Stay Smaller Longer: SBA’s Runway Extension Act Changes the Calculation of Size Status from Three to Five Years

On December 17, 2018, the President signed into law the Small Business Extension Act of 2018 (the “Act”). According to the House Committee on Small Business Report, the purpose of the Act is to “help advanced-small contractors successfully navigate the middle market as they reach the upper limits of their small size standard.” The Act changes the current “runway” for calculating the average revenue to determine the size of a small business from the average of the past three years to the average of the past five years. Congress stated that the intent of this change is to prevent rapid-growth of small businesses that experience spikes in revenue from prematurely “graduating” from their small size standard.

To calculate the size of a small business, the Small Business Administration (SBA) is authorized to consider number of employees, average annual receipts, net worth, other elements or any combination of these factors. The most common methodologies compare the average annual receipts or the average number of employees to the size standards determined by the North American Industry Classification System (NAICS). The Act simply changes Section 3(a)(2)(C) (ii)(II) as follows: “the size of a business concern providing services on the basis of the annual average gross receipts of the business concern over a period of not less than {3 years} 5 years.”

The stated goal of the Act is to allow small businesses at all levels more time to grow and develop their competitiveness and infrastructure before entering into the open marketplace. This is highlighted by the House Committee:

“The upper limit of the SBA’s small business size standard for Information Technology (IT) companies is $27.5 million. An IT company that barely surpasses that amount, for example at $28 million, or even significantly surpassing that amount at $200 million, are considered ‘‘other-than-small’’ and therefore required to compete against each other and the dominant IT contractors; the Boeing and Lockheed’s of the world.”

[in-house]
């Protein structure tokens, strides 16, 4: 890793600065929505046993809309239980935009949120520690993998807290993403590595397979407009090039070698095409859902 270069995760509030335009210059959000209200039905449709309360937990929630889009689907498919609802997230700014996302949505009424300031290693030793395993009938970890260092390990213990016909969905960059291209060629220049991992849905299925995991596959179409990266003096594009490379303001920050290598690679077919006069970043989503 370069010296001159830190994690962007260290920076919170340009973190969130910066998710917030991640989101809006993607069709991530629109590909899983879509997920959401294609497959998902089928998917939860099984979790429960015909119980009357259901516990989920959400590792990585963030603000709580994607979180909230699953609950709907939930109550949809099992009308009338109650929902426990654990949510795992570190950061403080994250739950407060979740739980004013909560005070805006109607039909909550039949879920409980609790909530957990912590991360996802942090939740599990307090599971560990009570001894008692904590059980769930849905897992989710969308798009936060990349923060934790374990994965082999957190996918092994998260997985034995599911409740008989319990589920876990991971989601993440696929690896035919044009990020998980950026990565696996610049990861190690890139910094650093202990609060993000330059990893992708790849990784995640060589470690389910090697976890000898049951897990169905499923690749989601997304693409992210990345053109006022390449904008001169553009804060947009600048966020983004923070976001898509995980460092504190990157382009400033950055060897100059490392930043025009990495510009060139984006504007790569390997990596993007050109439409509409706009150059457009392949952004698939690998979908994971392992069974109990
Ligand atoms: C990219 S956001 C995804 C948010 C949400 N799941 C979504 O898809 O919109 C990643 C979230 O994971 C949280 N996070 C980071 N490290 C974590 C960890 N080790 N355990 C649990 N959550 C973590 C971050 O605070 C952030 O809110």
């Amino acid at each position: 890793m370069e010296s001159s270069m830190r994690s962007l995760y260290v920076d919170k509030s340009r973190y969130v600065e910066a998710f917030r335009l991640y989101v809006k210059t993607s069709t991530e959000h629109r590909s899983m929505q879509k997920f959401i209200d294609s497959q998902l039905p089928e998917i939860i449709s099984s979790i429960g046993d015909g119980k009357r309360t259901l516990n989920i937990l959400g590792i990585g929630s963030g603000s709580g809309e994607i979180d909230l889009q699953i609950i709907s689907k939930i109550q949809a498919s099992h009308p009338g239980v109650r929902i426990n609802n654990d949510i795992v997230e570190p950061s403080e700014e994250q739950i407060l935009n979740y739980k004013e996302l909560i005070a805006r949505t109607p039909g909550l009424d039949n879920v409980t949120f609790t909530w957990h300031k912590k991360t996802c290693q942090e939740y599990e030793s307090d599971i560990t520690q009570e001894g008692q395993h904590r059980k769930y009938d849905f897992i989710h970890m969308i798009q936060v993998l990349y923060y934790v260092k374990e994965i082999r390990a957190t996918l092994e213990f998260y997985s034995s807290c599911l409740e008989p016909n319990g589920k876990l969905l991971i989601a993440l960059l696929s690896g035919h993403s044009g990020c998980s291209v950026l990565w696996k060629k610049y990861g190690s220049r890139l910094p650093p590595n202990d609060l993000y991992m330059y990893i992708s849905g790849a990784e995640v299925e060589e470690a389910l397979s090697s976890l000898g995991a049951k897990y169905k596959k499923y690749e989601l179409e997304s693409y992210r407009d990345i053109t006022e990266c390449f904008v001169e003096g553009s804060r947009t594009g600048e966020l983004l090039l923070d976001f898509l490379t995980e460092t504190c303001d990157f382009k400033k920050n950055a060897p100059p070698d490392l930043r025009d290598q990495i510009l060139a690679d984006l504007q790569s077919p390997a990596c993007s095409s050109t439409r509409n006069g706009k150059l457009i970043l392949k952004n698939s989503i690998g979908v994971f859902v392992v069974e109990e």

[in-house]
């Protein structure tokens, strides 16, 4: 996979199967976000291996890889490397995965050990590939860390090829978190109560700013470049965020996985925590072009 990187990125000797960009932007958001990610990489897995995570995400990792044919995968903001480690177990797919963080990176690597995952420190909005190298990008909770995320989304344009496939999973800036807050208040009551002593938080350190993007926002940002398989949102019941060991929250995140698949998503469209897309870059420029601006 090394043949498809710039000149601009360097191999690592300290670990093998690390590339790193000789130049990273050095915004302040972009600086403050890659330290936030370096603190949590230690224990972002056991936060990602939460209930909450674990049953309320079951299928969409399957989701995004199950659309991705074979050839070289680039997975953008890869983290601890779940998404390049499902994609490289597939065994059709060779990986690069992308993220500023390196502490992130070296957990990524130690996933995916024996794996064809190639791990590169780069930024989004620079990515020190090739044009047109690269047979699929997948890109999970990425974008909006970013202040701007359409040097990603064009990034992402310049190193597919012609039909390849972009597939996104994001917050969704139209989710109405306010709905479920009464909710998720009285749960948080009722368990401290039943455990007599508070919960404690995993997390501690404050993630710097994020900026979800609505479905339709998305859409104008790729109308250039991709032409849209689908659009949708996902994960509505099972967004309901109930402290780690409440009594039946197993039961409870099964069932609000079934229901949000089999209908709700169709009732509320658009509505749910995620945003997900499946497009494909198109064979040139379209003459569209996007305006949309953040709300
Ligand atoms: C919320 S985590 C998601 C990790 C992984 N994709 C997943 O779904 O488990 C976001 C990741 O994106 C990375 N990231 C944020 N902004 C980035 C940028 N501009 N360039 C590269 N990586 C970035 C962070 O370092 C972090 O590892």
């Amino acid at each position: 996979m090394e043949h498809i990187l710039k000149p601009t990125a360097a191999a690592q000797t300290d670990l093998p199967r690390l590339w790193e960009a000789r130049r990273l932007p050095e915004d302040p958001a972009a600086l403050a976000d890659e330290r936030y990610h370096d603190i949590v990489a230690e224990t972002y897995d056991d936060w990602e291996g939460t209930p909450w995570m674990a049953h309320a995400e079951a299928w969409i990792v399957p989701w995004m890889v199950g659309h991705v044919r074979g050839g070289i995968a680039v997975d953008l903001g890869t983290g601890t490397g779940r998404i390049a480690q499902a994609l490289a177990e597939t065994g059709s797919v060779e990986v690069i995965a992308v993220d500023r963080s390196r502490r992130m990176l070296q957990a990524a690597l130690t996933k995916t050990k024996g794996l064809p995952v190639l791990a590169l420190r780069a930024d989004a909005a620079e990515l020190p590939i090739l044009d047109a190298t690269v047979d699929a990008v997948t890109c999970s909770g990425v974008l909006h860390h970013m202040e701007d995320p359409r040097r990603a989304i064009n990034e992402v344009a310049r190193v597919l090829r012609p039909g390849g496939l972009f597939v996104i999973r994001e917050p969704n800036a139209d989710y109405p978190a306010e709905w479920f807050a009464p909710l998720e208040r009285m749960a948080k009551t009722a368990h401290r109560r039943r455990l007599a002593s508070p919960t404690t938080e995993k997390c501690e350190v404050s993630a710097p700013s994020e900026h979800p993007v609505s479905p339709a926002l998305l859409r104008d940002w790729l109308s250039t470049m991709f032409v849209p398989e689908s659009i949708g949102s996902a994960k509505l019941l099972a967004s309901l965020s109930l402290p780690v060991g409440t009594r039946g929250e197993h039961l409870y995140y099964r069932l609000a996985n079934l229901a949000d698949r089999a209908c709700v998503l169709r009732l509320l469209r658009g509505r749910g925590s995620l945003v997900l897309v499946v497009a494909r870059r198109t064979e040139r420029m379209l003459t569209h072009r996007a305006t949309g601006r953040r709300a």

When implemented, the change should mitigate the hurdle for advanced-small businesses by providing more time to mature and develop in additional areas. Newly-graduated businesses face inevitable challenges, such as no longer qualifying for set-aside awards and being ineligible for SBA assistance. The House Committee identified a few barriers, such as the fact that larger mid-size firms have stronger, more robust and specialized teams dedicated to business development, proposal development, protests, legal teams and other specializations. Additionally, growth out of the small size category triggers compliance with “otherthan- small” requirements. For example, other-than-small businesses must develop detailed subcontracting plans and face potential Cost Accounting Standards coverage, while small businesses are exempt. There are many advantages to lengthening the time period for a business to continue qualifying as a small size status.

As with every change, there are potential downsides. The advantages of the longer runway only work when the company is experiencing growth. If a company’s revenues are declining, the opposite effect will occur. For example, what if an other-than-small contractor’s business revenues in 2014 were $200 million, and in subsequent years the company realized a significant decrease in revenue in 2015, 2016 and 2017? Prior to the Act, this contractor would be qualified as a small business based on the historical three-year average. However, by stretching the “runway” to five years, the contractor has two more years of other-than-small classification.

The Small Business Administration (SBA) released a notice on December 21st, 2018 to answer many inquiries pertaining to the effective date of the Act – that is, whether a business can report their size status today based on the average of five years. The Act does not describe a process or period for implementation, however, it does require that the new size standard be approved by the Administrator through a rulemaking process. This SBA notice states, “The change made by the Runway Extension Act is not presently effective and is therefore not applicable to present contracts, offers, or bids until implemented through the standard rulemaking process.” Hopefully, procurement officials will provide guidance or issue Class Deviations to current requirements contained in Part 19 of the Federal Acquisition Regulation. Until this occurs, ask questions in response to requests for proposal to see how the contracting officer may interpret the new law, and do everything possible to take advantage and continue the benefits provided by Congress.

DHG’s Government Contracting Practice will continue to monitor for any additional changes relating to the SBA Runway Extension Act of 2018. Please feel free to reach out directly to a team member if you need assistance calculating your size status or have any additional SBA questions or concerns.

Rob Oden
Partner, DHG Government Contracting